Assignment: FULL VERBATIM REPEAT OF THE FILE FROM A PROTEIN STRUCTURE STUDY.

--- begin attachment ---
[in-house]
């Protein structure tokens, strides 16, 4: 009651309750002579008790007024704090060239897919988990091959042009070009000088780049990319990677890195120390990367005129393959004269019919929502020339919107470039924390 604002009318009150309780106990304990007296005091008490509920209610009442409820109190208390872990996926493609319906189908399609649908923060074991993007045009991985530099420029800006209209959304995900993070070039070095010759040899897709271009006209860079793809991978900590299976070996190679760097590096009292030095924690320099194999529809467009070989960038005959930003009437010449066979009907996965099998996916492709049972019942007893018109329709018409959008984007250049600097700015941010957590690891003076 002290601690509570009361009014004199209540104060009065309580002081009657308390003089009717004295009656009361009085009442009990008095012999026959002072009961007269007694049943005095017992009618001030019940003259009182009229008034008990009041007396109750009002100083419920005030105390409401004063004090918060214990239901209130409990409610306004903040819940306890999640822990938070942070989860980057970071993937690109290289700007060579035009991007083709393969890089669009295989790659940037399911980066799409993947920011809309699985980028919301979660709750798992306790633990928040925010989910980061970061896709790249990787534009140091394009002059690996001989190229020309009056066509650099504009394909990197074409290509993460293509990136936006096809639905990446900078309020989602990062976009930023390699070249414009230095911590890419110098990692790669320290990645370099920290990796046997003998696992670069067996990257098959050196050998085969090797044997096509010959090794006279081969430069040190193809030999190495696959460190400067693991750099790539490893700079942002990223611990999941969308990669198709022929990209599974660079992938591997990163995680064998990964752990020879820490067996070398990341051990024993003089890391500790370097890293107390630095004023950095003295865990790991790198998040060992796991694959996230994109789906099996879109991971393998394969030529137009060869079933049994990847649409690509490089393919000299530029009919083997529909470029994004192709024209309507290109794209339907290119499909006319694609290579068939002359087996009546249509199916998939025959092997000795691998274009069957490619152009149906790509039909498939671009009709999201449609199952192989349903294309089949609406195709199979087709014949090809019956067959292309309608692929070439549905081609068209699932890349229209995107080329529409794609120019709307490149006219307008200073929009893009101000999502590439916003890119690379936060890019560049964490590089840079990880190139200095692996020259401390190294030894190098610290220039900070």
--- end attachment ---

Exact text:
[in-house]
């Protein structure tokens, strides 16, 4: 009651309750002579008790007024704090060239897919988990091959042009070009000088780049990319990677890195120390990367005129393959004269019919929502020339919107470039924390 604002009318009150309780106990304990007296005091008490509920209610009442409820109190208390872990996926493609319906189908399609649908923060074991993007045009991985530099420029800006209209959304995900993070070039070095010759040899897709271009006209860079793809991978900590299976070996190679760097590096009292030095924690320099194999529809467009070989960038005959930003009437010449066979009907996965099998996916492709049972019942007893018109329709018409959008984007250049600097700015941010957590690891003076 002290601690509570009361009014004199209540104060009065309580002081009657308390003089009717004295009656009361009085009442009990008095012999026959002072009961007269007694049943005095017992009618001030019940003259009182009229008034008990009041007396109750009002100083419920005030105390409401004063004090918060214990239901209130409990409610306004903040819940306890999640822990938070942070989860980057970071993937690109290289700007060579035009991007083709393969890089669009295989790659940037399911980066799409993947920011809309699985980028919301979660709750798992306790633990928040925010989910980061970061896709790249990787534009140091394009002059690996001989190229020309009056066509650099504009394909990197074409290509993460293509990136936006096809639905990446900078309020989602990062976009930023390699070249414009230095911590890419110098990692790669320290990645370099920290990796046997003998696992670069067996990257098959050196050998085969090797044997096509010959090794006279081969430069040190193809030999190495696959460190400067693991750099790539490893700079942002990223611990999941969308990669198709022929990209599974660079992938591997990163995680064998990964752990020879820490067996070398990341051990024993003089890391500790370097890293107390630095004023950095003295865990790991790198998040060992796991694959996230994109789906099996879109991971393998394969030529137009060869079933049994990847649409690509490089393919000299530029009919083997529909470029994004192709024209309507290109794209339907290119499909006319694609290579068939002359087996009546249509199916998939025959092997000795691998274009069957490619152009149906790509039909498939671009009709999201449609199952192989349903294309089949609406195709199979087709014949090809019956067959292309309608692929070439549905081609068209699932890349229209995107080329529409794609120019709307490149006219307008200073929009893009101000999502590439916003890119690379936060890019560049964490590089840079990880190139200095692996020259401390190294030894190098610290220039900070």